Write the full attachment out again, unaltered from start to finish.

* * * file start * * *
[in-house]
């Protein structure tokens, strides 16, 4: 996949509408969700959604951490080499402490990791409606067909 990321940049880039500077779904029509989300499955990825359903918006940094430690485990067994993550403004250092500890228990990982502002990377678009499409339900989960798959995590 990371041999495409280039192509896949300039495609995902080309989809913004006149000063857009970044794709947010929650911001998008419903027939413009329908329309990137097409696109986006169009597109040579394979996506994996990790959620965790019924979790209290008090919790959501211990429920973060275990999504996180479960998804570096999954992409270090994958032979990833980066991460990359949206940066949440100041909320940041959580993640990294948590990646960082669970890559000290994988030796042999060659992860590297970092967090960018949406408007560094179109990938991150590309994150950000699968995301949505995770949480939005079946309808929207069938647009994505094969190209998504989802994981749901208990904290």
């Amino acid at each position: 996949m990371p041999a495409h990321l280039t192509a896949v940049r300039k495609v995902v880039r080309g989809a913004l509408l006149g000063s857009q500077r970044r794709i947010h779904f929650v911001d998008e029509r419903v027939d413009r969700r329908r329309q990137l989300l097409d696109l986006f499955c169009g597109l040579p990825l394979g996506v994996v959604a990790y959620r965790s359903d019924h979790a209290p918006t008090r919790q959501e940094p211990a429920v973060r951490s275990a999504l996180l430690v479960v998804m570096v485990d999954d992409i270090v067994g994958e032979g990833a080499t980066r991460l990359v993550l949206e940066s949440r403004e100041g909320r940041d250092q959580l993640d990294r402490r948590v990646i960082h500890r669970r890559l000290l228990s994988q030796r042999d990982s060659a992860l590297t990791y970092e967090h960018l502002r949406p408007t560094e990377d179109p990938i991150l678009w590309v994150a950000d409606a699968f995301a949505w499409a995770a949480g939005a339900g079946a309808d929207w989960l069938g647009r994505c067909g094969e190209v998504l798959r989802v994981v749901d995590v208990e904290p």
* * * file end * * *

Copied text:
[in-house]
């Protein structure tokens, strides 16, 4: 996949509408969700959604951490080499402490990791409606067909 990321940049880039500077779904029509989300499955990825359903918006940094430690485990067994993550403004250092500890228990990982502002990377678009499409339900989960798959995590 990371041999495409280039192509896949300039495609995902080309989809913004006149000063857009970044794709947010929650911001998008419903027939413009329908329309990137097409696109986006169009597109040579394979996506994996990790959620965790019924979790209290008090919790959501211990429920973060275990999504996180479960998804570096999954992409270090994958032979990833980066991460990359949206940066949440100041909320940041959580993640990294948590990646960082669970890559000290994988030796042999060659992860590297970092967090960018949406408007560094179109990938991150590309994150950000699968995301949505995770949480939005079946309808929207069938647009994505094969190209998504989802994981749901208990904290």
């Amino acid at each position: 996949m990371p041999a495409h990321l280039t192509a896949v940049r300039k495609v995902v880039r080309g989809a913004l509408l006149g000063s857009q500077r970044r794709i947010h779904f929650v911001d998008e029509r419903v027939d413009r969700r329908r329309q990137l989300l097409d696109l986006f499955c169009g597109l040579p990825l394979g996506v994996v959604a990790y959620r965790s359903d019924h979790a209290p918006t008090r919790q959501e940094p211990a429920v973060r951490s275990a999504l996180l430690v479960v998804m570096v485990d999954d992409i270090v067994g994958e032979g990833a080499t980066r991460l990359v993550l949206e940066s949440r403004e100041g909320r940041d250092q959580l993640d990294r402490r948590v990646i960082h500890r669970r890559l000290l228990s994988q030796r042999d990982s060659a992860l590297t990791y970092e967090h960018l502002r949406p408007t560094e990377d179109p990938i991150l678009w590309v994150a950000d409606a699968f995301a949505w499409a995770a949480g939005a339900g079946a309808d929207w989960l069938g647009r994505c067909g094969e190209v998504l798959r989802v994981v749901d995590v208990e904290p």